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June 27, 2016

In the 13th century, the Franciscans and Dominicans would have been considered "new movements" in the Catholic Church. Not only were they new, but they also brought evangelical fervour to the Church which enabled her to respond to the signs of those times.

Renewal in the Church rarely comes from the hierarchy. One central function of the Church hierarchy is to preserve pastoral and doctrinal order in the Church. However, the Second Vatican Council and the current pontificate of Pope Francis are examples of when renewal has come from the centre.

Movements growing from tiny seeds are the Spirit's way of ensuring that an age-old Church adapts to society's droughts and storms. Movements reach out to those living outside Church structures and imbue in them the love of Jesus and a yearning for holiness.

Today, more than 100 new movements are flourishing, most of them run by the laity. They include organizations such as L'Arche, Focolare, the charismatic movement, Couples for Christ, the Legion of Mary and the Society of St. Vincent de Paul. Some of these movements are not of recent origin, but they do grow in the fertile earth of spiritual renewal and lay initiative.

Those who believe the present time is an arid period in Church history should take note of the new springtime bursting forth in the movements of recent decades. There was no golden age of the Church - at least not in the last 1,950 years - but in some eras the seeds of the Spirit blossom abundantly. Ours is one.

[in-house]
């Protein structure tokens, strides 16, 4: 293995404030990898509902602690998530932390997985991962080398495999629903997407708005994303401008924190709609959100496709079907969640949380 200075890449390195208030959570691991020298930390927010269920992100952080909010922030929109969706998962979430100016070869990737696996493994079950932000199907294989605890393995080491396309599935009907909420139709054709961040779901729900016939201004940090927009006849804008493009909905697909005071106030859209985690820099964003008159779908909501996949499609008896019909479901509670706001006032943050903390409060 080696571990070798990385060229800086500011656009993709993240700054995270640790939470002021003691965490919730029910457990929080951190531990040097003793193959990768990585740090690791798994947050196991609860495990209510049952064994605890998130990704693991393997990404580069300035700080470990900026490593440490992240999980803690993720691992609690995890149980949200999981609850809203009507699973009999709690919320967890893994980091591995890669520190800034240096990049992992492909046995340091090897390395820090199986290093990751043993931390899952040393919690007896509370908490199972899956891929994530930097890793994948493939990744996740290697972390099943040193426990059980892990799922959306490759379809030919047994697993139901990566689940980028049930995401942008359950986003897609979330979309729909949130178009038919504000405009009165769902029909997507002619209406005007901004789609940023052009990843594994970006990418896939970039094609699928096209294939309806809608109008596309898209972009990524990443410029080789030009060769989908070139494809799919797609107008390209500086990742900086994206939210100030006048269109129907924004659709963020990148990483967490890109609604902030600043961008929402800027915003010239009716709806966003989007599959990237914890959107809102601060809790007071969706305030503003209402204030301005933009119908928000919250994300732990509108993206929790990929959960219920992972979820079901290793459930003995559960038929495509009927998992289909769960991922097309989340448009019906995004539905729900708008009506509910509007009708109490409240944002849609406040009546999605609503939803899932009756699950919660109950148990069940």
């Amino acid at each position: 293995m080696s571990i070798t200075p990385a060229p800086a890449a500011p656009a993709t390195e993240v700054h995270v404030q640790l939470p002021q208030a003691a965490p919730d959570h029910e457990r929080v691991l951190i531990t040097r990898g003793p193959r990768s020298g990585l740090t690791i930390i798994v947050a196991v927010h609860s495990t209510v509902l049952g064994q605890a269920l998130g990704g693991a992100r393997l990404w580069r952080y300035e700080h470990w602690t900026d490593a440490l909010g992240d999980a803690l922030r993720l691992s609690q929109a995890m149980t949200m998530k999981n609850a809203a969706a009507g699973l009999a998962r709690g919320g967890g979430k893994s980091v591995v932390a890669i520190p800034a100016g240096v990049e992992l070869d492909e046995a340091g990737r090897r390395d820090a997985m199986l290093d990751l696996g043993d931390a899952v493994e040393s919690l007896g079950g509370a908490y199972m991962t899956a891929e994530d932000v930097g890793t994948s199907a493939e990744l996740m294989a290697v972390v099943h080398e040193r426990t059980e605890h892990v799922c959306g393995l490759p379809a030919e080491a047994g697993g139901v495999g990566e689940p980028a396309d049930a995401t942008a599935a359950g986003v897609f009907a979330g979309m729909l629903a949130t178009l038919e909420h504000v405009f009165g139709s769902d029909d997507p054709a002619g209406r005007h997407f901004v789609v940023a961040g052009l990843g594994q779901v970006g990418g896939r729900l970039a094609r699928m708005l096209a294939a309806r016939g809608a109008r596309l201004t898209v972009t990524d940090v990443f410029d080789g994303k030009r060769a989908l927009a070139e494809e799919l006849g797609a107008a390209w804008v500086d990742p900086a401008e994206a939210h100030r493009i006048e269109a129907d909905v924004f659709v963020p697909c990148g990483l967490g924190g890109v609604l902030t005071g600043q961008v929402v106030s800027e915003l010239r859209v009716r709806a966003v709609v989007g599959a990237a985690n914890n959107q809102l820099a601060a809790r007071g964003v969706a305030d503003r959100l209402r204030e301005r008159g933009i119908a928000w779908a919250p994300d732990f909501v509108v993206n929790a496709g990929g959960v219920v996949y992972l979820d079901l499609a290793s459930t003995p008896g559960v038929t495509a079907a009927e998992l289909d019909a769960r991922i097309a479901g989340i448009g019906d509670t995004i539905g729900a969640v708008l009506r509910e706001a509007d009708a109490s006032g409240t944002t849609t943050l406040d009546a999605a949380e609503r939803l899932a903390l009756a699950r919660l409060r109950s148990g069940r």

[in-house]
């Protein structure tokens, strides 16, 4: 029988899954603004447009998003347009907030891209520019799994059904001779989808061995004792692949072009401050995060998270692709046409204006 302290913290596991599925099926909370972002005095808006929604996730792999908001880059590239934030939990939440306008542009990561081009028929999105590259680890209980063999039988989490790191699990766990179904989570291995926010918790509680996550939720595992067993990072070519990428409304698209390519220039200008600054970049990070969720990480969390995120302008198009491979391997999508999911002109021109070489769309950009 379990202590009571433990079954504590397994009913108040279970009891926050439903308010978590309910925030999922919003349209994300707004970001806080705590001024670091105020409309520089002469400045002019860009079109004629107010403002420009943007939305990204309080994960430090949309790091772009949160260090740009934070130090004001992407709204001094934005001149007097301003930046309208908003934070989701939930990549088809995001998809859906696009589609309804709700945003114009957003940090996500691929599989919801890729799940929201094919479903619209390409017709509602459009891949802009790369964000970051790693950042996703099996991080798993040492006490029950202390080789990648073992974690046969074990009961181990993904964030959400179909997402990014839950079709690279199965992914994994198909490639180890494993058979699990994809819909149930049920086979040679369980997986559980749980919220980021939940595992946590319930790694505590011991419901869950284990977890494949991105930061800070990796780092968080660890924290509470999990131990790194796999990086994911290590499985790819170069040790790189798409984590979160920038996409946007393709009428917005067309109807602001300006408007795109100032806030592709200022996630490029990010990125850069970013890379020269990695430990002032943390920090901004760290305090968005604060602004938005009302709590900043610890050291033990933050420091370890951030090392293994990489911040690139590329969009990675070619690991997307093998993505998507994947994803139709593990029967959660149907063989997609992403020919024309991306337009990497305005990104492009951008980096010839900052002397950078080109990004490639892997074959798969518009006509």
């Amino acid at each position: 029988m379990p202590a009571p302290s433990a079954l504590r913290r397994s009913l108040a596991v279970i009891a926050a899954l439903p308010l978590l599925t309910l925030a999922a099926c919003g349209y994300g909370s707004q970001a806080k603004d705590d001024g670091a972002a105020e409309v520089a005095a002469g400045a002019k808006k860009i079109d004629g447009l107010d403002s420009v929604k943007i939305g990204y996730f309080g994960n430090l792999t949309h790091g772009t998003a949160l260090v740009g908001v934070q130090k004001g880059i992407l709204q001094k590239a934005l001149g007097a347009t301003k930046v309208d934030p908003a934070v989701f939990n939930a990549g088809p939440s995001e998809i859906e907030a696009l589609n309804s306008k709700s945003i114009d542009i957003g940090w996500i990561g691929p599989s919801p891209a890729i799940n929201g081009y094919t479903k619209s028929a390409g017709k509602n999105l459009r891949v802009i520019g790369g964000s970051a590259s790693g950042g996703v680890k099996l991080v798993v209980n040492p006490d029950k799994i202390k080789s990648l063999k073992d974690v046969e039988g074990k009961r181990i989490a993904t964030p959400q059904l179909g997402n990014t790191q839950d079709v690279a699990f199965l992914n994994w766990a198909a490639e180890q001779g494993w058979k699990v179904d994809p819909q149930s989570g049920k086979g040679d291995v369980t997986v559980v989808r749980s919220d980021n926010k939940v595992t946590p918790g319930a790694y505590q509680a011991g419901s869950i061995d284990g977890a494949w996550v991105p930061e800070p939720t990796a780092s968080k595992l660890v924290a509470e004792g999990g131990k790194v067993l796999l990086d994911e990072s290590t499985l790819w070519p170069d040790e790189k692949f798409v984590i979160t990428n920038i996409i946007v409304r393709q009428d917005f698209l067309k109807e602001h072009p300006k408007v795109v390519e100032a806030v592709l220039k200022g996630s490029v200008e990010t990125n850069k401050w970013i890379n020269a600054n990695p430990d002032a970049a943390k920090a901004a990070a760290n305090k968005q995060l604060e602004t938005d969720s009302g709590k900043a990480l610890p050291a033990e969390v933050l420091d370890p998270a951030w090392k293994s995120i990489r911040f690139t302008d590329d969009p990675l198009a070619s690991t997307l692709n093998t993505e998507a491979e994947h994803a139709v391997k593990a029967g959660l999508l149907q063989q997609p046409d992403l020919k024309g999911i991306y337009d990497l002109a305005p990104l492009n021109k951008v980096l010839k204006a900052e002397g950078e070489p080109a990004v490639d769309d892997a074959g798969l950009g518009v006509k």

The current flowering exists despite - or, more likely, because of - the hard soil of secular culture which starves life and creation of their transcendent dimension. Oddly, the Spirit's seeds become stronger and more resilient when cast upon the least hospitable ground.

Yet, an in-built tension exists between new movements and the hierarchy. If the hierarchy loves flowers planted in straight rows, new movements want to flourish without order and oversight, and see abundant beauty in an expanse of wildflowers. Real conflict can arise between the Church's long-held practices and the movements' longing for spontaneous outbursts of colour and fragrance.

The Vatican's new document, The Church Rejuvenates, calls on dioceses and movements to collaborate. (See: Vatican urges bishops to respect gifts of new Church movements) Dioceses should avoid quenching the Spirit; the movements should avoid becoming a parallel Church running in competition with established structures.

New movements, if they are to survive, must eventually find a place in the Church's ordered world. However, lasting damage can be done if they are forced into too much structure when young and tender. Give the Spirit room to help the movement discover its full identity and purpose. The most brilliant flowers are nurtured patiently; once mature, they bloom throughout the many seasons of the Church.